Search engines on the World Wide Web are remotely accessible programs that let you do keyword searches for information on the Internet. There are several types of search engines and searches may cover titles of documents, URL’s, headers, or full text. Keep in mind that the results you get from one search engine may not match the results you get from another search engine. In fact, they are often different due to the way each search engine behaves. Therefore, it may actually be beneficial to use more than one search engine on a regular basis.
In this section, we briefly look at Google and Yahoo!. Web pages are often dynamic and can change at any time. As a result, you may find that if either site changes, your experience with JAWS may be different than what is described here.
When you first go to the Google web site there is a blinking cursor in the search edit box near the middle of the page. But you can also perform searches right from the address bar. To move to the address bar, just press ALT+D. Either way, as you begin typing, an autocomplete list may appear. You can press DOWN ARROW to move through the list and then ENTER to perform a search, or you can simply continue typing what you are searching for without using the list.
After you have typed in some text, press ENTER to activate the Search button. Results appear on the page below. We will discuss some techniques for finding the results on the page in a moment. But first, Google only returns web pages that contain all of the words in your query. If you find that you get too many “hits” or web pages that match your search, you can enter more words in your search query to narrow the choices.
Using good keywords gives you better results. Be as specific as you can. For example, a search for the keyword “musicians” will yield far more results than a search for the keywords “Elvis Presley.” You do not need to include “and” between terms, but the order in which you type your keywords will affect the search results. You can also search for a specific phrase by including words in quotation marks. Google searches are not case sensitive.
You can also use the following items within your keywords for Google searches:
- – (minus) sign. Causes Google to exclude a word from your search. For example, “JAWS” can refer to a screen reading software or a famous movie. You can exclude many of the movie-related hits by searching for “JAWS -movie.” (Be sure to include a space before the minus sign and no spaces between the minus sign and the word “movie.”) Searches for JAWS with different conditions yielded the following results:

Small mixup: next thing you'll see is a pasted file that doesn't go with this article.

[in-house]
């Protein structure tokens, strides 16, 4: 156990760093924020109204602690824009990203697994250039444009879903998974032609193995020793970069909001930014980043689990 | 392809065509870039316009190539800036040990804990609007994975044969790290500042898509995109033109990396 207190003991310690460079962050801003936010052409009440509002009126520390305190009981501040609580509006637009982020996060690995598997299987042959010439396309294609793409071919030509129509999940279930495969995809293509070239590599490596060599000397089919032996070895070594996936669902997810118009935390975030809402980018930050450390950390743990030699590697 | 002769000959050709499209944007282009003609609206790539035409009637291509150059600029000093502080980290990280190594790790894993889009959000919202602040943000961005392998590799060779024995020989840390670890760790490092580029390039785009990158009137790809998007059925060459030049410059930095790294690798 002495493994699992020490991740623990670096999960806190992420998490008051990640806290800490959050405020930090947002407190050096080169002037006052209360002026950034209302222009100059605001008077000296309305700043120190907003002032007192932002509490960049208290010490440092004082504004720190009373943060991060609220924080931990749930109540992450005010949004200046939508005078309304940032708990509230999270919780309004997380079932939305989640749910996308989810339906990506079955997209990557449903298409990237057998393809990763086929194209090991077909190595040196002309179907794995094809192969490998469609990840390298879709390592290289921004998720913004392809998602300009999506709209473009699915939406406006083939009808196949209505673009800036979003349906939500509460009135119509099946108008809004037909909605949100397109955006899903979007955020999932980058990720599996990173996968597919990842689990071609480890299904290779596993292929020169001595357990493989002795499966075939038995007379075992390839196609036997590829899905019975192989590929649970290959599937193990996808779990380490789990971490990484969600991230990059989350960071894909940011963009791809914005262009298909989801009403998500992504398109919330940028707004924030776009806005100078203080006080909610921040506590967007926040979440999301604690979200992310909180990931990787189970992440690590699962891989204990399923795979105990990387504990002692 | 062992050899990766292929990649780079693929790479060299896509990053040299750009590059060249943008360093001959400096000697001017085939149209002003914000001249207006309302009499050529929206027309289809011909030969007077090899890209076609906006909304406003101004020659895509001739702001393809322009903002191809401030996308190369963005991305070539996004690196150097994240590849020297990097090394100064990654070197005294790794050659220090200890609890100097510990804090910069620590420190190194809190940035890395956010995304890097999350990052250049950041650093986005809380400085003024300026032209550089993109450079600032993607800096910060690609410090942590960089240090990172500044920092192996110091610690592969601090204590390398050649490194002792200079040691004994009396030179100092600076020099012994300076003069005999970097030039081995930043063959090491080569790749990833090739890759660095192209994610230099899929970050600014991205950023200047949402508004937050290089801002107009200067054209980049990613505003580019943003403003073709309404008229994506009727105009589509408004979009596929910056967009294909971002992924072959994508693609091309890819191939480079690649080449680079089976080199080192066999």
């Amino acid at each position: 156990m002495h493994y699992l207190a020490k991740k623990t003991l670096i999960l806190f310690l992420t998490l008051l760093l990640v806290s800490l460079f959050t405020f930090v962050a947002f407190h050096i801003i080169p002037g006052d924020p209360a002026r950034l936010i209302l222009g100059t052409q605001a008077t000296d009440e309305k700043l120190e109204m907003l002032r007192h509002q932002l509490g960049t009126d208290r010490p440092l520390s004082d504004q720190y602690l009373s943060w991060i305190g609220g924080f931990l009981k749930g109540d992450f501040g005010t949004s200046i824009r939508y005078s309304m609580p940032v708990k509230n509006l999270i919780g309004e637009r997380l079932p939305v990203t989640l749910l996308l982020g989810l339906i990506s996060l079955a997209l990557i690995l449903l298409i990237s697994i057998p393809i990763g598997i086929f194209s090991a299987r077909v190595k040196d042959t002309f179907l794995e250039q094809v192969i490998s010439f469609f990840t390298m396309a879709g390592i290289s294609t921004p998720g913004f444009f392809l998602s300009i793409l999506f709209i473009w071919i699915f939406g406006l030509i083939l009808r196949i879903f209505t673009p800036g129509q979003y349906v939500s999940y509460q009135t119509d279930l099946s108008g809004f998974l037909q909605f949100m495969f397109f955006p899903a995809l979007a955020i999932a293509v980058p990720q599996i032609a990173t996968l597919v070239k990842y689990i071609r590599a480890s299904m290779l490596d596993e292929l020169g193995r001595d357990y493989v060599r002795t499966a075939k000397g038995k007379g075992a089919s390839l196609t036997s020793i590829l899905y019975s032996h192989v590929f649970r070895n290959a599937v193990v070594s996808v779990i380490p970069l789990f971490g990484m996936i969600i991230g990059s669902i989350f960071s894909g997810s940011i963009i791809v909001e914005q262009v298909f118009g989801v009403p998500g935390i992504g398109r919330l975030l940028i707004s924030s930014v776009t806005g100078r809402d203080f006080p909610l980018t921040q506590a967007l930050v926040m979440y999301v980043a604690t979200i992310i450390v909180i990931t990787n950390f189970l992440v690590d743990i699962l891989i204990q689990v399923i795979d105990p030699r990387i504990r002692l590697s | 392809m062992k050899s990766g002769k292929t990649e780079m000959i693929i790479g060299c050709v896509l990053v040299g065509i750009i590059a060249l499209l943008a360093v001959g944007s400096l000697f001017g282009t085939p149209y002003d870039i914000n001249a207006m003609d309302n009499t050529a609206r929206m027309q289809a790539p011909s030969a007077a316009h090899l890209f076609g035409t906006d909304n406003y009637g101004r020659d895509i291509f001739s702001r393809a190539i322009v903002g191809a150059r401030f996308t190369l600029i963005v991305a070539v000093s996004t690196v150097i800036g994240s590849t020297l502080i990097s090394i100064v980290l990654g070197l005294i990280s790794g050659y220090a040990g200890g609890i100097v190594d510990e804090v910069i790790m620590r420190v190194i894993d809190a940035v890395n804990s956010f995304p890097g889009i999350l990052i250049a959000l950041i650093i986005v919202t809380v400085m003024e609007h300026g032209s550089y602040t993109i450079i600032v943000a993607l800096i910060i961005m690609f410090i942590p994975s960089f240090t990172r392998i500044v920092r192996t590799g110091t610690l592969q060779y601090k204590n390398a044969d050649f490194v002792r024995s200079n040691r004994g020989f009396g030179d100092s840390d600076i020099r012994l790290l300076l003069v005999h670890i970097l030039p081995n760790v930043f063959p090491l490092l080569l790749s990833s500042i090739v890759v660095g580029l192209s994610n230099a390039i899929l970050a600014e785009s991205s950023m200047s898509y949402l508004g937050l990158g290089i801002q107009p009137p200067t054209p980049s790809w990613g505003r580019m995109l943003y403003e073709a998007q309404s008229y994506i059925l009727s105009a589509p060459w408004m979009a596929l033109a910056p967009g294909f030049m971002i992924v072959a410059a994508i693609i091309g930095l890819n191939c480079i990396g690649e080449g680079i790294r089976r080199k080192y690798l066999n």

- JAWS, about 1,690,000,000 results
- JAWS windows -movie, still yields about the same number of results, but you find much more information about JAWS screen reader and very little, if any, information about movies. There will most likely still be links to videos on YouTube or other sources.
- “JAWS screen reader” (in quotes), about 49,600 results
As you narrow your search and use better keywords, you get more relevant results. Putting a phrase into quotes tells Google to look for the exact words in that exact order.
Try typing different things such as names, phone numbers, and more to find people or things.
Try a search for Freedom Scientific. Use this link to go to the Google web site. On the results page, there are a couple of things you can do to get more information about the results of the search:
- The statistics of your search are typically placed between the search edit box and the search results. You can use the JAWS find command CTRL+F to look for the word “Results,” and then read that line. For example, when testing this, the search found, “About 203,000,000 results (0.80 seconds).” This can be useful if you need to narrow the search.
- Google uses a “main” region to guide you to the search results. You can press R to move from one region to another.
- The items found as a result of your search are placed on the page as both links and headings. You can press the navigation quick key H to move quickly among the headings that match your search. Since they are also links, you can press ENTER to activate them and move to those web pages of interest.
- Below each heading (and link) that match your search is a short synopsis of what that page is about. After pressing H to move to a heading (link), just press DOWN ARROW to read the text below it for more information.
- Remember, you can also press SHIFT+H to move backwards.
- There is also a good structure to the headings. The search results are typically listed after a heading level two. The matches found for the search are typically level three headings.